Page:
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The National Museum of Costume opens for the season today with a new exhibition for 2008 that reflects not only Scotland's rich knitted textiles heritage, but also the rise of the designer knitwear industry and an upsurge of interest in knitting as a past time.

Hip Knits has been described by curator Kristina Stankovski as a celebration of contemporary Scottish knitwear. All the pieces on display - some made only a few months ago - have been either produced in Scotland or inspired by traditional Scottish designs.

Among the major exhibits at the museum, in New Abbey near Dumfries, is the sensational Jig Saw outfit from Vivienne Westwood's 2007 Gold Label collection, featuring tartans made in Scotland and a Scottish cardigan.

Like Westwood, the Borders-based company Queene and Belle attracts celebrity costumers, among them Madonna and Jemima Khan. In the show are 1930s-style cashmere and silk pieces, decorated with antique lace. The machine-knitted cashmere "Catriona" cardigan (right, over a silk satin "Bird" slip dress) features a hand-beaded butterfly fastening inspired by a 1920s brooch from Paris.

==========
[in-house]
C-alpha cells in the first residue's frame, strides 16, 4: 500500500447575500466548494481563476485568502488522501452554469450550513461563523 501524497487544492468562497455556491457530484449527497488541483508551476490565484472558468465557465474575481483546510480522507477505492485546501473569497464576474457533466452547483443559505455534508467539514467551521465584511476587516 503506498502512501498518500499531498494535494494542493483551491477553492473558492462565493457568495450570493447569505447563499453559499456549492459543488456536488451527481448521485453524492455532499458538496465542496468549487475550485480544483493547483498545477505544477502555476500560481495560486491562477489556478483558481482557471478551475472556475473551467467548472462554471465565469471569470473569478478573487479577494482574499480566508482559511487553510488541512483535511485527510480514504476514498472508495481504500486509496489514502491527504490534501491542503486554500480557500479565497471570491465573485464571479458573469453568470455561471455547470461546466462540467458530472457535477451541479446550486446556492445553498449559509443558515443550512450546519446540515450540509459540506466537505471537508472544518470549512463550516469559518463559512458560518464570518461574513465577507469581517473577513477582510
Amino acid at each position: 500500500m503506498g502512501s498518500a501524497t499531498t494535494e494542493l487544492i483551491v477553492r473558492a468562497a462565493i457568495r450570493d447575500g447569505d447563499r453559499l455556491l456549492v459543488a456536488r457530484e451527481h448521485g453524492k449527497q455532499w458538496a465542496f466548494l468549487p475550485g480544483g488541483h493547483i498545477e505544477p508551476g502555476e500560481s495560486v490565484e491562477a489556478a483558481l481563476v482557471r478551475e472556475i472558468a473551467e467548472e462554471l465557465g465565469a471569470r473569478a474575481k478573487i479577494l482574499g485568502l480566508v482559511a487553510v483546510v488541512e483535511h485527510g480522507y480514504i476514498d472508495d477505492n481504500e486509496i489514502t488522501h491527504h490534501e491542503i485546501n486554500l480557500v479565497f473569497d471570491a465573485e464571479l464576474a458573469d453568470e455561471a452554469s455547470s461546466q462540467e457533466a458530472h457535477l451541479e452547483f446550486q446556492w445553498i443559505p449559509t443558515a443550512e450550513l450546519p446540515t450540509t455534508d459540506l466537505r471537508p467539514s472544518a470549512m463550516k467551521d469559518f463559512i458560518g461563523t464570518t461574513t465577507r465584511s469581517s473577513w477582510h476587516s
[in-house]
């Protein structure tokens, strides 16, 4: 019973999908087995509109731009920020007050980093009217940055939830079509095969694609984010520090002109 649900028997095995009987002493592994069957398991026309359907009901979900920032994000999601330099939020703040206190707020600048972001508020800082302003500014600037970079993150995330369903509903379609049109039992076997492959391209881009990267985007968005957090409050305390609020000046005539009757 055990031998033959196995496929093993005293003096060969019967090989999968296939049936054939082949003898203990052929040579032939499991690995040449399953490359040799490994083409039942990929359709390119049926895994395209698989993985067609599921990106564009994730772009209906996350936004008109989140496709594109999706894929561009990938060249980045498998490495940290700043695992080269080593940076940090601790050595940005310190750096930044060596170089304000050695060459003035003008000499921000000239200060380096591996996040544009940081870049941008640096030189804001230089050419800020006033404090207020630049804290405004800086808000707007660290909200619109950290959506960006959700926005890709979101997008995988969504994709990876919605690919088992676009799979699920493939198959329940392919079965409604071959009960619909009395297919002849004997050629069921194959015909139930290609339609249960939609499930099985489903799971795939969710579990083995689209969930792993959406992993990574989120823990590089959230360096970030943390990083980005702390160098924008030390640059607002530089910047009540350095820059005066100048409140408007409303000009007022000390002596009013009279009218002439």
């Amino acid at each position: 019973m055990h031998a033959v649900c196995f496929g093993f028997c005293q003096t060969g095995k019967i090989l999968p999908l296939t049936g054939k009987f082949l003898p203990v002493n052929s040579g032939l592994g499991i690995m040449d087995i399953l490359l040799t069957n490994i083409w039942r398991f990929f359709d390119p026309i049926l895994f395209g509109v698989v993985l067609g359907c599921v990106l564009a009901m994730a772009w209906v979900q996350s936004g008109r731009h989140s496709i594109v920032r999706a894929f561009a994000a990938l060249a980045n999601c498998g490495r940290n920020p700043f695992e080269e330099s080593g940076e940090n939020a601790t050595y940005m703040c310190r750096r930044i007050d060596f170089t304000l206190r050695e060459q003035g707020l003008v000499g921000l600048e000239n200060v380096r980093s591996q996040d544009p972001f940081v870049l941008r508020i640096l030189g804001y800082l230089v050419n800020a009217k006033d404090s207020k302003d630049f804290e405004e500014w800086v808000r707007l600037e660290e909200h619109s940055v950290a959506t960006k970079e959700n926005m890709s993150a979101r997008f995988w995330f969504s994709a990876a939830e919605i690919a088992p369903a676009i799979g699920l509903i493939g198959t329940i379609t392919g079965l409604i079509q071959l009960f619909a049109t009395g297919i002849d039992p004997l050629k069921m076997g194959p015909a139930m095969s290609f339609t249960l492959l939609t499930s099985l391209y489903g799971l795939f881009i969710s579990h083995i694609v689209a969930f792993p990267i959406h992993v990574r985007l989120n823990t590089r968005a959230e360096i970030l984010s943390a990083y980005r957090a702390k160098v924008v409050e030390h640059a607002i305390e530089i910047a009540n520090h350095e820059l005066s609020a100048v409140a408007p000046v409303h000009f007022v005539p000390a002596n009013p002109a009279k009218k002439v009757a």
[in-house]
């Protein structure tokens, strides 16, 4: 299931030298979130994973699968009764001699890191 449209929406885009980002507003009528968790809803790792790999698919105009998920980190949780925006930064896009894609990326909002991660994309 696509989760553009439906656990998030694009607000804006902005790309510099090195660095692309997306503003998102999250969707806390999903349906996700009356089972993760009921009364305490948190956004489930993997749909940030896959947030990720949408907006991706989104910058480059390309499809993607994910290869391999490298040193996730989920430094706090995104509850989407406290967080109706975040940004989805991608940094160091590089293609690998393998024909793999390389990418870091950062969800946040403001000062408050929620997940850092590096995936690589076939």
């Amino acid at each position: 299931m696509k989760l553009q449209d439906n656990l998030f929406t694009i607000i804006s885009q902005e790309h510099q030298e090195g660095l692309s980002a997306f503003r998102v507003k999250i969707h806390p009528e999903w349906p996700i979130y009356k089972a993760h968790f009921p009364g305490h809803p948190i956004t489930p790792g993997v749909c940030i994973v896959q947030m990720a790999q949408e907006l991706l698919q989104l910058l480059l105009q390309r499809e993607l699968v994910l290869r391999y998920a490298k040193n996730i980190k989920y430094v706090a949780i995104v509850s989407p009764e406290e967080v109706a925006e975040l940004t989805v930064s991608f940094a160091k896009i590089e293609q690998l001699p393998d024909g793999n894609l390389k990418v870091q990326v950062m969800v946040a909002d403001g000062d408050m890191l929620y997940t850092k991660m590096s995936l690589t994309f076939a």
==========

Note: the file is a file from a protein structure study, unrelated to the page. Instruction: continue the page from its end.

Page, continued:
Two shawls were lent by Ingrid Tait, who made them in 1989 for her art school degree show, shortly before she set up the highly successful Scottish textiles company Tait and Style.

A young Shetland-based designer, Andrea Williamson, is already making a name for herself as a creator of quirky, hand-knitted accessories inspired by her island home and Scandinavian folk art. Some are on display; and long-established, internationally known companies, such as Pringle, Johnstons and Ballantyne, are also represented.

A potted history of Scottish knitting highlights Fair Isle work, which continues to inspire designers throughout the world.

Hip Knits, which runs until October, also features an activities corner where visitors can handle cashmere and lambswool, have a go at knitting and read more about the subject.

National Museum of Costume, T: 01387 850375. Schools that book get in free.

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